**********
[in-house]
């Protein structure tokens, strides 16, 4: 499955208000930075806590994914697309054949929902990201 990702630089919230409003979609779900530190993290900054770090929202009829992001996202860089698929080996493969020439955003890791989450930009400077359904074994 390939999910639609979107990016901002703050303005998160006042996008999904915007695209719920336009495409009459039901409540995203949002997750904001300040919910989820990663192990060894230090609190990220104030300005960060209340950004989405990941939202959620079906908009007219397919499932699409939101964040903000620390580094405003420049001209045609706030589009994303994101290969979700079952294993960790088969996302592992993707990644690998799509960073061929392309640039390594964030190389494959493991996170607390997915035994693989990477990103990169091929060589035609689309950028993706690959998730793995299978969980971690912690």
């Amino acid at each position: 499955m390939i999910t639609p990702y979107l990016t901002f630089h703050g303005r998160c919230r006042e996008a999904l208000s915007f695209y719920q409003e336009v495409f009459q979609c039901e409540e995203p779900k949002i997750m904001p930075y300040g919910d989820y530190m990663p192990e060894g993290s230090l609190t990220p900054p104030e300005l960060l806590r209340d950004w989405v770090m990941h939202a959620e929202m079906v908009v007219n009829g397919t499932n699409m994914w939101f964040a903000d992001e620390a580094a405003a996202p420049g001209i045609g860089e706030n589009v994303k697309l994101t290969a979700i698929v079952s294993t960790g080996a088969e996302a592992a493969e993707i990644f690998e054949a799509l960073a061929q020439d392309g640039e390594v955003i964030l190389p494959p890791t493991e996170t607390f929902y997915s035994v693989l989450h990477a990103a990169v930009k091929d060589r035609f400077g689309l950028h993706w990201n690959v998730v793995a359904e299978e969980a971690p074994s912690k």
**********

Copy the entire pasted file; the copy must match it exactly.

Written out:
[in-house]
């Protein structure tokens, strides 16, 4: 499955208000930075806590994914697309054949929902990201 990702630089919230409003979609779900530190993290900054770090929202009829992001996202860089698929080996493969020439955003890791989450930009400077359904074994 390939999910639609979107990016901002703050303005998160006042996008999904915007695209719920336009495409009459039901409540995203949002997750904001300040919910989820990663192990060894230090609190990220104030300005960060209340950004989405990941939202959620079906908009007219397919499932699409939101964040903000620390580094405003420049001209045609706030589009994303994101290969979700079952294993960790088969996302592992993707990644690998799509960073061929392309640039390594964030190389494959493991996170607390997915035994693989990477990103990169091929060589035609689309950028993706690959998730793995299978969980971690912690």
């Amino acid at each position: 499955m390939i999910t639609p990702y979107l990016t901002f630089h703050g303005r998160c919230r006042e996008a999904l208000s915007f695209y719920q409003e336009v495409f009459q979609c039901e409540e995203p779900k949002i997750m904001p930075y300040g919910d989820y530190m990663p192990e060894g993290s230090l609190t990220p900054p104030e300005l960060l806590r209340d950004w989405v770090m990941h939202a959620e929202m079906v908009v007219n009829g397919t499932n699409m994914w939101f964040a903000d992001e620390a580094a405003a996202p420049g001209i045609g860089e706030n589009v994303k697309l994101t290969a979700i698929v079952s294993t960790g080996a088969e996302a592992a493969e993707i990644f690998e054949a799509l960073a061929q020439d392309g640039e390594v955003i964030l190389p494959p890791t493991e996170t607390f929902y997915s035994v693989l989450h990477a990103a990169v930009k091929d060589r035609f400077g689309l950028h993706w990201n690959v998730v793995a359904e299978e969980a971690p074994s912690k």